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May 2021

*DIGITAL* Domestic Soldiers: British Housewives and the Second World War

Painting of British housewives with "Up and at 'Em" banner

How did British housewives experience the Second World War and contribute to the war effort? Saint Michael’s history professor Jen Purcell tells the stories of seven housewives from across Britain. They grappled with the challenges of wartime, navigated shifting relationships at home and in the community, and struggled to be recognized for their efforts. Registration required. Read More »

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*DIGITAL* From Politics to Poetry

May 5
7:00 pm
Madeline Kunin at a desk in front of female reporters

As the first woman governor for the State of Vermont and the holder of other prestigious positions, Madeleine Kunin has inspired women and girls to discover their own voices as leaders. Governor Kunin will speak about her life in politics and read from her newest book of poetry. Registration required. Read More »

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*DIGITAL* Why Not in Vermont? The Long Campaign for Women’s Suffrage

May 5
7:00 pm
Early Vermont suffragists Clarina Howard Nichols

Why did Vermont lawmakers resist women voting in the 19th and 20th centuries? Through the stories of three Vermont suffragists, Lyn Blackwell outlines the shifting debate over women’s full citizenship in from the 1850s until 1920. Registration required. Read More »

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*DIGITAL* The Counterculture’s Impact on Vermont and Vermont’s Influence on the Counterculture Generation

May 5
7:00 pm
Young hippies playing flute with sheep in Vermont

In the late 1960s and ’70s, thousands of young migrants, largely from the cities and suburbs of New York and Massachusetts, turned their backs on the establishment of the 1950s and moved to the back woods, small towns and cities of rural Vermont, transforming the state while being transformed themselves. Registration required. Read More »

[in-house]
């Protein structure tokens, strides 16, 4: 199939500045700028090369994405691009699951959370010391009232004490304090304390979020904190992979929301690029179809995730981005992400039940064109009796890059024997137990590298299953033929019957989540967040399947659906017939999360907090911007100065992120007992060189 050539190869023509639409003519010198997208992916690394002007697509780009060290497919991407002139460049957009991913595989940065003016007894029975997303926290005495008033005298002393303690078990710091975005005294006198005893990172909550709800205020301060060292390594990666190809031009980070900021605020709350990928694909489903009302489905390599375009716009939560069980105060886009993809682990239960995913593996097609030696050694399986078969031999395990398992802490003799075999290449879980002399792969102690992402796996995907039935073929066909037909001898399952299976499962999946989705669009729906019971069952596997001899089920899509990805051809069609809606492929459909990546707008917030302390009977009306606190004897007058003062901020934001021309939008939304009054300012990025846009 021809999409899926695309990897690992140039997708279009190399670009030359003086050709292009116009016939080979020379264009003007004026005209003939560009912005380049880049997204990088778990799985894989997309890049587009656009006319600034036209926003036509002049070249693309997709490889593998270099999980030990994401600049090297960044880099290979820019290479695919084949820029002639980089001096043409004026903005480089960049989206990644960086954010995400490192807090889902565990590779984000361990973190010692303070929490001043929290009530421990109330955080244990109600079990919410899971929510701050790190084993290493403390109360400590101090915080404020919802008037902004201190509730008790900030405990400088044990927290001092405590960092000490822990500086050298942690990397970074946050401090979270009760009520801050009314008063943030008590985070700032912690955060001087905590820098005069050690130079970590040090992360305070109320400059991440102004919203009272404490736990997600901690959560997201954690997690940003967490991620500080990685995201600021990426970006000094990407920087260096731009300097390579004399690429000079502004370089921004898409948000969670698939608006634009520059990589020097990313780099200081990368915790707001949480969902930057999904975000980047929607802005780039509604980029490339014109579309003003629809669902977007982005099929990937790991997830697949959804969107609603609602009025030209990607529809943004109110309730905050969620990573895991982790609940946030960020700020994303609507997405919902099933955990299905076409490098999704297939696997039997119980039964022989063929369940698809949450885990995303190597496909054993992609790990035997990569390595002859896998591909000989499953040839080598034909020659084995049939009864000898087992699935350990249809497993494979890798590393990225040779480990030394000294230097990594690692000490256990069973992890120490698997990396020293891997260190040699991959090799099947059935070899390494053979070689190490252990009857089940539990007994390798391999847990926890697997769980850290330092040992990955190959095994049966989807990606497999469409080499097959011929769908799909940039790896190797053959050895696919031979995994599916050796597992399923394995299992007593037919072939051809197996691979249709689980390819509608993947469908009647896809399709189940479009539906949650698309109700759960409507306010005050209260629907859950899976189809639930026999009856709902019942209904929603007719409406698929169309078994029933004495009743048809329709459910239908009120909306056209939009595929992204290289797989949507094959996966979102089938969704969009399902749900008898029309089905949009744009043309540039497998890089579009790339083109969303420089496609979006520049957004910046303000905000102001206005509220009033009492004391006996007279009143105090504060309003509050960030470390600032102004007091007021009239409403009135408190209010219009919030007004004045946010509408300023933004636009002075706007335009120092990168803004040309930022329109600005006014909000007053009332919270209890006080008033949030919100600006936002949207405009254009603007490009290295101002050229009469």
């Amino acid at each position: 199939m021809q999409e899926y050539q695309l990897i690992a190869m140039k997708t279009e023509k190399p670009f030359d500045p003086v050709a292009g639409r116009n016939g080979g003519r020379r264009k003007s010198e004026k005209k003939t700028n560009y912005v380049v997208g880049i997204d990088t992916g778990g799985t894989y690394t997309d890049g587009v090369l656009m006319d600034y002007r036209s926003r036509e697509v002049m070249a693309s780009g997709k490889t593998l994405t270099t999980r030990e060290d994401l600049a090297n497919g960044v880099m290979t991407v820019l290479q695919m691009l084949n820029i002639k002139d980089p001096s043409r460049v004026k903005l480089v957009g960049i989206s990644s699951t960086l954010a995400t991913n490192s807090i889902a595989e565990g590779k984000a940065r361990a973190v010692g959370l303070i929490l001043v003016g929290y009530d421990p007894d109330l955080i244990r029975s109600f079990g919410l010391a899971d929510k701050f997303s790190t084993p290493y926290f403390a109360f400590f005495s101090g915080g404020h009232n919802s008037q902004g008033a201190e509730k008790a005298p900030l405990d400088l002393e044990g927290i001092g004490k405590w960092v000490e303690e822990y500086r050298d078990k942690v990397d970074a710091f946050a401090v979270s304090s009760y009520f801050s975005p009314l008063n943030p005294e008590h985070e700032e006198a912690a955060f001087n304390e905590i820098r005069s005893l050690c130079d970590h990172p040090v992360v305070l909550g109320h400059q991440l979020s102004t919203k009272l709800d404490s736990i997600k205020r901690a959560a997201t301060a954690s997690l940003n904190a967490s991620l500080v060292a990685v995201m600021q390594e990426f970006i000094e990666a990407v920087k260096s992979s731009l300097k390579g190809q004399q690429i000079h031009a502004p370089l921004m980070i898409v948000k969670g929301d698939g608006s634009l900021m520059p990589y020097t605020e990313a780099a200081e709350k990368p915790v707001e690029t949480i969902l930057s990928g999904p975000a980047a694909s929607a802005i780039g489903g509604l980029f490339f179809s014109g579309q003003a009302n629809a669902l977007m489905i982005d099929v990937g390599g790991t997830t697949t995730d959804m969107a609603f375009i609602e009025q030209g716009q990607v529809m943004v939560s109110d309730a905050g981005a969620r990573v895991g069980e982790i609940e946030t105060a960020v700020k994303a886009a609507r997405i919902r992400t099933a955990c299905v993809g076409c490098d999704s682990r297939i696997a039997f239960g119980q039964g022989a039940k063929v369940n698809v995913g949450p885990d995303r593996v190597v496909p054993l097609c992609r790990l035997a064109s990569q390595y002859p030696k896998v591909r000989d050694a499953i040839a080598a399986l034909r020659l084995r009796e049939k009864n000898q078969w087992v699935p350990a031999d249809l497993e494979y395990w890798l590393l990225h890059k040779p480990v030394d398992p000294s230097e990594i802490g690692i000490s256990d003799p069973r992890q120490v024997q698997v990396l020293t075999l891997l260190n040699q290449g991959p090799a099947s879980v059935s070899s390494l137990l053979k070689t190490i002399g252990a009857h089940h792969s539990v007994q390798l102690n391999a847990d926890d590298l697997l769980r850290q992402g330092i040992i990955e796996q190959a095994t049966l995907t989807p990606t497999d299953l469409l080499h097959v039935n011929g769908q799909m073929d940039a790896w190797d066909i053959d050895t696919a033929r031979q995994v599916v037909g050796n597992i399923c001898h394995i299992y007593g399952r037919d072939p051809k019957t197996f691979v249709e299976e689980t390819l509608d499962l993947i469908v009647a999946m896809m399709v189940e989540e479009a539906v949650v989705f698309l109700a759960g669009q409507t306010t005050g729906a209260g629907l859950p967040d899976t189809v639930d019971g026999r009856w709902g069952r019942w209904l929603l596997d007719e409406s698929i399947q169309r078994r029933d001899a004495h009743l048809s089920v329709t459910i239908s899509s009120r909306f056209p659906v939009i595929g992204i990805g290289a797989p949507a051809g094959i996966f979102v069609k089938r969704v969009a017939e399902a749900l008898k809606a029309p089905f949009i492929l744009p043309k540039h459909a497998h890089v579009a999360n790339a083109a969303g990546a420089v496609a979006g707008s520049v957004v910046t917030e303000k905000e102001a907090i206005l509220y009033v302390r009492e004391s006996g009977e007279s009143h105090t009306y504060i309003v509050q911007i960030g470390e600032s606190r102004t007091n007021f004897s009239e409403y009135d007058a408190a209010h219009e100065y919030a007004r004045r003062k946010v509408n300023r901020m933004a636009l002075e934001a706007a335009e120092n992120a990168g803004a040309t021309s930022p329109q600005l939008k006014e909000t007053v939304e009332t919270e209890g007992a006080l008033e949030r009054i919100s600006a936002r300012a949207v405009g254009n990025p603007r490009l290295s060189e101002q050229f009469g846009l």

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*CANCELLED* In Loco Parentis

Shadows of people fighting

Documentary filmmakers James Sanchez and Joel Fendelman explore the history of rape, sexual assault, and cover-up at a prestigious New England boarding school, while unpacking the cultural and social dynamics that lead to administrators protecting their institutions over the safety of their students. Read More »

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*DIGITAL* Compassion and Its Aftermaths

May 5
7:00 pm
Man on subway platform holding "seeking human kindness" sign

How does one develop compassion, and what should one do when feeling it? Dartmouth professor Irene Kacandes explores these questions and examines how we can take action even when our movements are severely limited, such as during the Covid-19 pandemic. Registration required. Read More »

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*DIGITAL* Einstein in a Nutshell

May 5
7:00 pm
Image of Albert Einstein

Einstein’s most famous contribution to science—his theory of relativity—is based on an idea so simple it can be stated in one sentence. Yet from that simple idea, explains Middlebury professor Richard Wolfson, follow conclusions that have revolutionized our notions of space, time, and causality. Registration required. Read More »

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*DIGITAL*: Racism in America Forum: NAACP in Vermont

May 5
7:00 pm
Two hands cuffed with words like "bias" and "poverty" written on them

Rev. Dr Isidore Thomas moderates a conversation with Steffen Gillom, President of Windham County NAACP and Mia Schultz, President of the Rutland NAACP. They will share their thoughts regarding major issues and concerns of Black Americans, including Black Vermonters. Read More »

*DIGITAL* Vermont Reads Book Discussion: The Hate U Give by Angie Thomas

May 6
10:00 am
The Hate U Give cover

Mississippi writer Angie Thomas’ debut novel, “The Hate U Give,” runs headlong into the challenges faced by young black kids in a world that doesn’t value their bodies or respect their voices. Yet it’s a universal story about a young girl making the choice to speak out. Starr’s struggle to find her voice will likely resonate deeply with any kid who is facing down violence in their home, their neighborhood or their country. Read More »

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*DIGITAL* Television Cop Shows, Police Brutality, and Black Lives Matter

May 12
7:00 pm
Policeman from behind with close up of holster

How do television cop shows shape our understanding of police, race, and crime in America? Focusing on the television series The Wire, Middlebury professor Jason Mittell challenges our understanding of this television genre in the era of the Black Lives Matter movement. Read More »

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